Shabbat Shalom with a Heart Healthy Dose of Torah – Sh’mot
It’s Christmas eve. According to Christian tradition, tomorrow is the birthday of the world’s most famous Jew. In Christian tradition, it is the day God comes to Earth incarnate. In its essence, it is a story about God. The Bible (Jewish and Christian) teems with stories about God. The Quran does, as well. In fact, religious traditions all over the world evolve their traditions around God stories.
Maybe I am missing something. Each of our traditions owns stories about God. Each of them espouses a belief in a God – a single God – a single God of creation – of all of creation. A God omnipotent and omnipresent. We have different names for this God. We celebrate different approaches to this same God. This same God.
Too many people hate the concept that their version of that same God isn’t the only version out there. People get upset when someone uses a God name or story different than the one they want to believe is the only one that exists.
“Aeleh shemot …” “These are the names …” Ok, the Torah text begins by speaking about the names of the tribes of Israel, but the whole “God’s name” controversy happens this week, as well. Moses will meet God at the burning bush. God will instruct Moses to go to Egypt and confront Pharaoh. Pharaoh enslaved Israel, and Moses was now supposed to go and fix it.
Moses asks a reasonable question, “Who are you? Who shall I say sent me?” God responds, “Ehyeh Asher Ehyeh – I am.” God is not “George,” “Mary Sue,” or any other proper name. God is a job description. Allah, Adonai, Elohim, etc are different language words defining the job description. When God responds to Moses, God simply says, “Tell them I exist.” “Ehyeh Asher Ehyeh” is simply a form of the verb “to be.”
Think of the dismissive indignations – the violence we bring against each other forcing names for God that even God never exclusively owned. Think of the way in which people demean and dismiss other traditions who see God as the forces of nature, the patriarch or matriarch of a pantheon of powerful identities, the old wise-One on the mountain top, or the indescribable foundation of all existence – in ways other than the way they see. Near the end of the book of Job, God screamed from the whirlwinds, “Where were you when I spread out the heavens and the earth?!?” Effectively, “What makes you think you can define me or limit me in any way? You have no idea!” This, of course, comes after over thirty chapters of Job deciding what God is, what God does, and how horrible God must be.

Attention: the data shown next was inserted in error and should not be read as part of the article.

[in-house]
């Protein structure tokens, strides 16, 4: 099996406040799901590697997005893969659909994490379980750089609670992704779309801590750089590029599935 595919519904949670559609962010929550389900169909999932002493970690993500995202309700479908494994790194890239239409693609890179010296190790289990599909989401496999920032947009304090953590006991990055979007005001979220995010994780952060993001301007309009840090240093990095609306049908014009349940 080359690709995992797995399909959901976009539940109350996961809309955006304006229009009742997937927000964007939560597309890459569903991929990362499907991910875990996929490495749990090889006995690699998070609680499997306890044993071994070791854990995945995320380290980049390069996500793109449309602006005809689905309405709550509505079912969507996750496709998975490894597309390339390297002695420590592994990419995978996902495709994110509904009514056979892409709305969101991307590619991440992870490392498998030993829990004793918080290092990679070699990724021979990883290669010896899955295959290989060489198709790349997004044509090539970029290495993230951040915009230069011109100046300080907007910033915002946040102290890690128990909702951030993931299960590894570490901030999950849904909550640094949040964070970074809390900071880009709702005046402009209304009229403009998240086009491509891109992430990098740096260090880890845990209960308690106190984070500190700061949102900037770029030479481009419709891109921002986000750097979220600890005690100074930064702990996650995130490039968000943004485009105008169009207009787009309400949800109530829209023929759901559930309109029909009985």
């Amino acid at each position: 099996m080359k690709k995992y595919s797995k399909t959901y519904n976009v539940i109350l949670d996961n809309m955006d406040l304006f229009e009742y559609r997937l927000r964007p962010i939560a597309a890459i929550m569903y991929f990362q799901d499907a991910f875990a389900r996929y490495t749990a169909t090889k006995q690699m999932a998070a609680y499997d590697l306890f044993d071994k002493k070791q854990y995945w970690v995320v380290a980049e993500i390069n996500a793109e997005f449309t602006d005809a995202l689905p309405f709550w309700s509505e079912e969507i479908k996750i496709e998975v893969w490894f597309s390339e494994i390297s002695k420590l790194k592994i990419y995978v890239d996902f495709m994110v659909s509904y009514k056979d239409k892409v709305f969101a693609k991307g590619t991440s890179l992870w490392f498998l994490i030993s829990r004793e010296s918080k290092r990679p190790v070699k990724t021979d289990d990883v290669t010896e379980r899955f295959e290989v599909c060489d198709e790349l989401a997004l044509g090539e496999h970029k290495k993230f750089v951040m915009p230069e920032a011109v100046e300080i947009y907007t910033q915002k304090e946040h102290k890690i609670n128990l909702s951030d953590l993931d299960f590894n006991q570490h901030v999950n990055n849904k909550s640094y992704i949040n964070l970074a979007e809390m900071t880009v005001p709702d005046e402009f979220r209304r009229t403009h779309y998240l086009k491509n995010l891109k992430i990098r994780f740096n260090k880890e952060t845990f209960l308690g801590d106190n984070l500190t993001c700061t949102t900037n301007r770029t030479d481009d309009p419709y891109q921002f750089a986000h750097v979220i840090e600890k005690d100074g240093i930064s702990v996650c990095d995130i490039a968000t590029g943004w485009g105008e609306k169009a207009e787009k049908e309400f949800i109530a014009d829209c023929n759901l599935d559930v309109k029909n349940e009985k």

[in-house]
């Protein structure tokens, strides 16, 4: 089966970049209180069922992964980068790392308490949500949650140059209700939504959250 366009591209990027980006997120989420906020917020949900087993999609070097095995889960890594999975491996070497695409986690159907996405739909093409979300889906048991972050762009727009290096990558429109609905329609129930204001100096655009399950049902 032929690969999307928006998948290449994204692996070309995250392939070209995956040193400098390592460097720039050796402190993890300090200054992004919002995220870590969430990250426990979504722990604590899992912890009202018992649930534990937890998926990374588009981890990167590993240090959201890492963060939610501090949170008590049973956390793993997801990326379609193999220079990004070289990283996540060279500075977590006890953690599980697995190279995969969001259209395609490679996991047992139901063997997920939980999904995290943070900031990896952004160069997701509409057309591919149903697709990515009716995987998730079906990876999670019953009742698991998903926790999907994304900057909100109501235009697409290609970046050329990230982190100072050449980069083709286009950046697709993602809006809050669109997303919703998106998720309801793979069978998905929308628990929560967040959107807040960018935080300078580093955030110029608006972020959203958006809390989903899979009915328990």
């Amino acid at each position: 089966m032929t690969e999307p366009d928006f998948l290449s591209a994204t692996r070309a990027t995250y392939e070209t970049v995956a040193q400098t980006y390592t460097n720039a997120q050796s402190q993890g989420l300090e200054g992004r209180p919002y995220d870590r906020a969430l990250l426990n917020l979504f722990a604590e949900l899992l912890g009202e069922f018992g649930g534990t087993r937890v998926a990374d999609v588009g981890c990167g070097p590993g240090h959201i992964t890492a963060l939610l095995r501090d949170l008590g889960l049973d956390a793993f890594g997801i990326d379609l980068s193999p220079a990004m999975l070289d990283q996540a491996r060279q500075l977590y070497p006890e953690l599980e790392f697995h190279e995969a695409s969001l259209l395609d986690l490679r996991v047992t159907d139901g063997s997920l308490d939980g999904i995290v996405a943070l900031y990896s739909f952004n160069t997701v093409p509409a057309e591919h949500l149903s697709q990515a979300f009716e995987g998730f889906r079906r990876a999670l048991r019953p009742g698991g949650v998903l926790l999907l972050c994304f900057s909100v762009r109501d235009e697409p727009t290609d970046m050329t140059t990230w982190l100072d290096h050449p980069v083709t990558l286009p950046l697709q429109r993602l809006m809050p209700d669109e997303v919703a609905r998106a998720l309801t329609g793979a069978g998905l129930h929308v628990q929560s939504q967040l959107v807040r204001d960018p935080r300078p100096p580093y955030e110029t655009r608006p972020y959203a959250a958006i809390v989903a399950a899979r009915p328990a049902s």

In truth, we are clueless. Yet, rather than open our eyes and our hearts to the possibilities of divinity, we put God in our box and cast all others from God’s presence, as if God ordained us to be the divine Bouncer.
I believe that divinity is. I cannot tell you what IT is. I have no interest in fashioning God to be in my image. I find the ambiguity of God’s “appearance and demeanor” in the variety of world scriptures to be far more engaging than a finite God could ever be. God is. I can look in the eyes of any form of life and see God staring back at me. Rather than feel threatened by something alien to my current understanding, I feel blessed to know that the boundaries of God are even further than anything I thought I could imagine. I find reassurance and affirmation in believing that the possibilities of blessing are also beyond the realm of my understanding. In faith, I journey to learn more and more – to appreciate more today than I understood could exist yesterday. I am blessed every day.